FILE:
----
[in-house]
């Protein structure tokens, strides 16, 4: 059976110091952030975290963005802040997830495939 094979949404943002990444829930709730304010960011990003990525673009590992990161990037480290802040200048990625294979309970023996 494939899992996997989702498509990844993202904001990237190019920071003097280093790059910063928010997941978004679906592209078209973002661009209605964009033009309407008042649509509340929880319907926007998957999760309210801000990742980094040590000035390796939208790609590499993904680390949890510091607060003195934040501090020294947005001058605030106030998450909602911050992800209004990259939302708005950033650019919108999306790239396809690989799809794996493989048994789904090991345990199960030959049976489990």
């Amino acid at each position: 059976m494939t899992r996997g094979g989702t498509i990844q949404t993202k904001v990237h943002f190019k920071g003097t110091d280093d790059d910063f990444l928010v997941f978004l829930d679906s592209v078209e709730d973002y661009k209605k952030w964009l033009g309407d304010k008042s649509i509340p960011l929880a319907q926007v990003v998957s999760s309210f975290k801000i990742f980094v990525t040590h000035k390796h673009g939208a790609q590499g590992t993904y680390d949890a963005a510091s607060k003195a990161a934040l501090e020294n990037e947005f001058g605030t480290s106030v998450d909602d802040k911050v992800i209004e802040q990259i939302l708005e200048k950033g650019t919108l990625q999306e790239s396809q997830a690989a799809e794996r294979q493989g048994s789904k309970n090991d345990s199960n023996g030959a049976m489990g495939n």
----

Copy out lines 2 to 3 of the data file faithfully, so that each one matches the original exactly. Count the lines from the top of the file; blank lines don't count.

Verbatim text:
């Protein structure tokens, strides 16, 4: 059976110091952030975290963005802040997830495939 094979949404943002990444829930709730304010960011990003990525673009590992990161990037480290802040200048990625294979309970023996 494939899992996997989702498509990844993202904001990237190019920071003097280093790059910063928010997941978004679906592209078209973002661009209605964009033009309407008042649509509340929880319907926007998957999760309210801000990742980094040590000035390796939208790609590499993904680390949890510091607060003195934040501090020294947005001058605030106030998450909602911050992800209004990259939302708005950033650019919108999306790239396809690989799809794996493989048994789904090991345990199960030959049976489990």
């Amino acid at each position: 059976m494939t899992r996997g094979g989702t498509i990844q949404t993202k904001v990237h943002f190019k920071g003097t110091d280093d790059d910063f990444l928010v997941f978004l829930d679906s592209v078209e709730d973002y661009k209605k952030w964009l033009g309407d304010k008042s649509i509340p960011l929880a319907q926007v990003v998957s999760s309210f975290k801000i990742f980094v990525t040590h000035k390796h673009g939208a790609q590499g590992t993904y680390d949890a963005a510091s607060k003195a990161a934040l501090e020294n990037e947005f001058g605030t480290s106030v998450d909602d802040k911050v992800i209004e802040q990259i939302l708005e200048k950033g650019t919108l990625q999306e790239s396809q997830a690989a799809e794996r294979q493989g048994s789904k309970n090991d345990s199960n023996g030959a049976m489990g495939n």